Kevin Beaver’s Security Blog: Unbelievable #s in the new Billion Dollar Lost Laptop Study

Kevin Beaver’s Security Blog: Unbelievable #s in the new Billion Dollar Lost Laptop Study.

Intel commissioned Ponemon Institute report says that one in ten laptops are lost or stolen during the typical three life cycle. The billion dollar number comes from the estimated $49,000 cost associated with each lost laptop incident. While you may disagree with that number, it’s surely higher than simply the cost of the laptop itself.

According to the study only 30% of laptops are encrypted!!

From the InfoWorld article, Corporate America’s lost laptop epidemic:

One way Intel works to ameliorate the problem internally is by letting its workers put their personal information on the computers. People are less cavalier about the security of their laptops when they have their own data on them, said Malcolm Harkins, Intel’s chief information security officer.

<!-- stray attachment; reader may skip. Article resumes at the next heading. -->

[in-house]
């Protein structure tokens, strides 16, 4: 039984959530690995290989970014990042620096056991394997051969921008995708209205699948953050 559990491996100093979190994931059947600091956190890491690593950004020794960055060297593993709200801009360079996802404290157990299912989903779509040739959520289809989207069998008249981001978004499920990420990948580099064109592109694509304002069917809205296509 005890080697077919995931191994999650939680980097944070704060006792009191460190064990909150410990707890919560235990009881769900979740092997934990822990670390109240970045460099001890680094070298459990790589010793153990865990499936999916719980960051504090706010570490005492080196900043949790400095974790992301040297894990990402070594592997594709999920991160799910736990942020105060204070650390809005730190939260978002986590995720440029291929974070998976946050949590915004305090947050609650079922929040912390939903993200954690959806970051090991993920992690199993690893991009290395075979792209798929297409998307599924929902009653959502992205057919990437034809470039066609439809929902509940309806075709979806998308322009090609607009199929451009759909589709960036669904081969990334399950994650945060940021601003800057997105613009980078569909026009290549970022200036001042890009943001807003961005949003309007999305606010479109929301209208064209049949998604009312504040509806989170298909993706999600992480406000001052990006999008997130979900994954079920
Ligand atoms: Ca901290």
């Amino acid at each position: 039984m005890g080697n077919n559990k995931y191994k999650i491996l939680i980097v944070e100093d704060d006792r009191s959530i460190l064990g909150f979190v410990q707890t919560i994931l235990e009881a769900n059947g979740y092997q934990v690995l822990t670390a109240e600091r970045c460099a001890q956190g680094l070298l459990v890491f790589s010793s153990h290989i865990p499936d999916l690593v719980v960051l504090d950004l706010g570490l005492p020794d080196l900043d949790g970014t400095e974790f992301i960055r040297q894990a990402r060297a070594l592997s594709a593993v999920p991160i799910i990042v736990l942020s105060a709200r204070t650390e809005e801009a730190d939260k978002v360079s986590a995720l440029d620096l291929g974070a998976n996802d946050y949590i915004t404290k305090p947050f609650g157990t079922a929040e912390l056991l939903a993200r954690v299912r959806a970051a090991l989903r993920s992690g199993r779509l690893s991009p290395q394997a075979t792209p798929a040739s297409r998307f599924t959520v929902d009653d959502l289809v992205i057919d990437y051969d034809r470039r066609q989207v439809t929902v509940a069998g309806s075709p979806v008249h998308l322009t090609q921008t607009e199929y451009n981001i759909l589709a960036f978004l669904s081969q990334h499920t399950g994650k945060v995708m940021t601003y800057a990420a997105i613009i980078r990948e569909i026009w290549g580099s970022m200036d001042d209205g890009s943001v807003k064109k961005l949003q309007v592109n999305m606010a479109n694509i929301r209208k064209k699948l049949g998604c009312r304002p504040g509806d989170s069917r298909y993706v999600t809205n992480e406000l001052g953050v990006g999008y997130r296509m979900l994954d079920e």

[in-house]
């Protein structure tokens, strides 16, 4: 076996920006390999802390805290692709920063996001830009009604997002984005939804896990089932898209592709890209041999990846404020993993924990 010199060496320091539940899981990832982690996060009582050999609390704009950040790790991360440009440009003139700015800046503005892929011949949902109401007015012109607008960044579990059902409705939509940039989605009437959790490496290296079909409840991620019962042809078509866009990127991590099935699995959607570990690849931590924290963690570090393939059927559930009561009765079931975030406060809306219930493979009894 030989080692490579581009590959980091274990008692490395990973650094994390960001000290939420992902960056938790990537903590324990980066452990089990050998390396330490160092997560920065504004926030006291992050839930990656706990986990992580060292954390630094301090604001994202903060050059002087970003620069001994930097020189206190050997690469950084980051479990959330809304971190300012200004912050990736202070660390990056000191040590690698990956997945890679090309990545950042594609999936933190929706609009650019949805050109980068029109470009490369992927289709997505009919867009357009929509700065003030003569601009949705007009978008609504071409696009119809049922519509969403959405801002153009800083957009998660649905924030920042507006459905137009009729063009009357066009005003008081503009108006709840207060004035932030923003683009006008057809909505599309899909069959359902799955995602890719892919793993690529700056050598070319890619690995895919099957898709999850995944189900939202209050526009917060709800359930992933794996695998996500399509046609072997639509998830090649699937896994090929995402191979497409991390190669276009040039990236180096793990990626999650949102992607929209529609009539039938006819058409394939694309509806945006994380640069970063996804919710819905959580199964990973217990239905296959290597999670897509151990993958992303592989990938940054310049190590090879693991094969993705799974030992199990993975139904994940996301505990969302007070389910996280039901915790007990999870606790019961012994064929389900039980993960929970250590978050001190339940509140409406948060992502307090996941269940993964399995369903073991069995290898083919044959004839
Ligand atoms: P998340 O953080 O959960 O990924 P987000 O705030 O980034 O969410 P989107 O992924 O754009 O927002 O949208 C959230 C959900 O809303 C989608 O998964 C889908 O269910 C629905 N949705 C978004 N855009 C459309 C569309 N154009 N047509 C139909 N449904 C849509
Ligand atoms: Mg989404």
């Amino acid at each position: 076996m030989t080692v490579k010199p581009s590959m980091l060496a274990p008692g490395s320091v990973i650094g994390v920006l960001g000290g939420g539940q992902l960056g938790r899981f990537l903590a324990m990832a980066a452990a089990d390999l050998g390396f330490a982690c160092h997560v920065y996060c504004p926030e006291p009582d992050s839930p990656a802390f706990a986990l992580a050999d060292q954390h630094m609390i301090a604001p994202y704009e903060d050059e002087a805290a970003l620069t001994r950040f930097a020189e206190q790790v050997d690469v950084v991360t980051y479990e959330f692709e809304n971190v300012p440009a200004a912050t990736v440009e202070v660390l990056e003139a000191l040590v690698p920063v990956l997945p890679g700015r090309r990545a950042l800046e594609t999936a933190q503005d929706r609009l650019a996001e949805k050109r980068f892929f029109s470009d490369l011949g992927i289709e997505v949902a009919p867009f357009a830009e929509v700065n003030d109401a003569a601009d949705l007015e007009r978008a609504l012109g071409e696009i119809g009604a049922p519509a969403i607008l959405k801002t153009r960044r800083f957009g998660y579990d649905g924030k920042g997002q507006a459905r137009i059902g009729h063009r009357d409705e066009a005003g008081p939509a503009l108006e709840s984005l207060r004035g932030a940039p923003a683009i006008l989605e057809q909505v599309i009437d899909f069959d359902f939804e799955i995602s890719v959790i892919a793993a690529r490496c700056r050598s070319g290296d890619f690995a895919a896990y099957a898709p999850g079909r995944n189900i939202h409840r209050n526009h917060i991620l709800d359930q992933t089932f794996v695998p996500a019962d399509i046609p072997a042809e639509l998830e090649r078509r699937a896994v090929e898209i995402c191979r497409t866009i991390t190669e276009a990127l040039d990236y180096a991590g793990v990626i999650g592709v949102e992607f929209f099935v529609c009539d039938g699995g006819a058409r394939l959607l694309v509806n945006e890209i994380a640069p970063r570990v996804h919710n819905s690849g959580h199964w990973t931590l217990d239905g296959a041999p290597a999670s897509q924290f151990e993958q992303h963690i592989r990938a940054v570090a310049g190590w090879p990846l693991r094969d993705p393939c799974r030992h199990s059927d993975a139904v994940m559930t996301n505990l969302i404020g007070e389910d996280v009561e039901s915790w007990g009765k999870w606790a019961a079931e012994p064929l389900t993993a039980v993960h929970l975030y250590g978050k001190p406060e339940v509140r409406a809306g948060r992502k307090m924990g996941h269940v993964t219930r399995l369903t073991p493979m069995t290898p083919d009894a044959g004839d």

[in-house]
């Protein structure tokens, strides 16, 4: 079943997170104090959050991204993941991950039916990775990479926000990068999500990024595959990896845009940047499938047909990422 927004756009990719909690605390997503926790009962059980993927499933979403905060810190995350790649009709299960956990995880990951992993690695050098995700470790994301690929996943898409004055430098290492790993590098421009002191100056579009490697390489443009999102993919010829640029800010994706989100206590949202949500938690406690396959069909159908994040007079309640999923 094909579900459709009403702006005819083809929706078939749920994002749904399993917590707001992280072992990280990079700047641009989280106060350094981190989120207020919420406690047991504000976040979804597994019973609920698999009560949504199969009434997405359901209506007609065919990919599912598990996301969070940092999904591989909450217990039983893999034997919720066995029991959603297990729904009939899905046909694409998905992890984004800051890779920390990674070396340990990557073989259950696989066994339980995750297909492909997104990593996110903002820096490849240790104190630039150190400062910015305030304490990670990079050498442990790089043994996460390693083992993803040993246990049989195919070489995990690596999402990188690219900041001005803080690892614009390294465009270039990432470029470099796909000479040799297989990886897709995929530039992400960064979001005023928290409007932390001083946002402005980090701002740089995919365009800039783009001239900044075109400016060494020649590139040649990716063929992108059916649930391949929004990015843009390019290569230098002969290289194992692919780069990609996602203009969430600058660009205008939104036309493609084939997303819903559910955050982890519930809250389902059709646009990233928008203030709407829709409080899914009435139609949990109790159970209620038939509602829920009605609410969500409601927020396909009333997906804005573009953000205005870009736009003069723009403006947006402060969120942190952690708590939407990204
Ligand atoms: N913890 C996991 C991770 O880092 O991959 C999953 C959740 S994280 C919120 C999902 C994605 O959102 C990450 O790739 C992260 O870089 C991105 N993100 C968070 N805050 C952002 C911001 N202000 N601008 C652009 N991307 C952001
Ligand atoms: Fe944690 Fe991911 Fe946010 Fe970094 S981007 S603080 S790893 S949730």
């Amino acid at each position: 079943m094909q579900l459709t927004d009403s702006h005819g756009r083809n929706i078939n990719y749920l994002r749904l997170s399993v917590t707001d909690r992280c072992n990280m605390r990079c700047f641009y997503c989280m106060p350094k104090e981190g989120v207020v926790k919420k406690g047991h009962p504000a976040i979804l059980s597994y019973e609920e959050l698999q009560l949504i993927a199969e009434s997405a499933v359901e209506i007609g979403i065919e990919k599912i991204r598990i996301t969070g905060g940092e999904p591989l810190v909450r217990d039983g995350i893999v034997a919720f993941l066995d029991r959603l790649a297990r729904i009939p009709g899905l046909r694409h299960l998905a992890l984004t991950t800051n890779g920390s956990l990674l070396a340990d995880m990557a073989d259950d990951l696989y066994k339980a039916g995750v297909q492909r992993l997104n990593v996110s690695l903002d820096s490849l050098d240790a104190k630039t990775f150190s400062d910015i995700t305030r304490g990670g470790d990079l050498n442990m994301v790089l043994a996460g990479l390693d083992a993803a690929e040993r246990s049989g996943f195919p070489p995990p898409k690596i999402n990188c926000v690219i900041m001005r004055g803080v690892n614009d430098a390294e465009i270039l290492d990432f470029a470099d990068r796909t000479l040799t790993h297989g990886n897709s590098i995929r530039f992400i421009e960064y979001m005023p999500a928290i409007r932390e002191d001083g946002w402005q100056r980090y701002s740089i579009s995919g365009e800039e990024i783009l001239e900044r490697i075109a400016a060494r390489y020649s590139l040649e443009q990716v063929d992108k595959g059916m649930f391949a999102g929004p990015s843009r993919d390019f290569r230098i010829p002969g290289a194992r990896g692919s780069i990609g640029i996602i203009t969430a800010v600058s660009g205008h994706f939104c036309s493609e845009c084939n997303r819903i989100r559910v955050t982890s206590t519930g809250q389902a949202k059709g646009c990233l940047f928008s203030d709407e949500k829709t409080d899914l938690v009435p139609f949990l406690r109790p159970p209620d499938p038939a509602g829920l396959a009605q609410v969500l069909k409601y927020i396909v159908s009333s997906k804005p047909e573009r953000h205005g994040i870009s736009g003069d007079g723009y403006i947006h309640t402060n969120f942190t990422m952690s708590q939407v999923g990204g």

MPLS WAN Encryption – It’s time

Is MPLS secure? All the MPLS vendors use the term VPN (Virtual Private Network), implying some level of security. But in reality, MPLS is not encrypted and therefore subject to snooping. But of course, you have no way of knowing one way or the other.

Mike Fratto at Network Computing wrote a nice piece a couple of months ago explaining the situation.

If you talk to the WAN services folks at a carrier, their definition of a VPN will be an overlay network that is carried by another network over shared infrastructure. By the carrier’s definition, a telephone call over a PSTN is a VPN. The carrier definition is very different than the other definition of a VPN as an authenticated and encrypted layer 3 tunnel between two nodes, with one node being a network. The former definition assumes that the carriers employees are trustworthy. The latter definition doesn’t care if they are or aren’t.

In addition, compliance regimes like MA 201 CMR 17 and HIPAA are mandating WAN encryption.

To encrypt MPLS traffic and really all wide area network encryption, we recommend CipherOptics.

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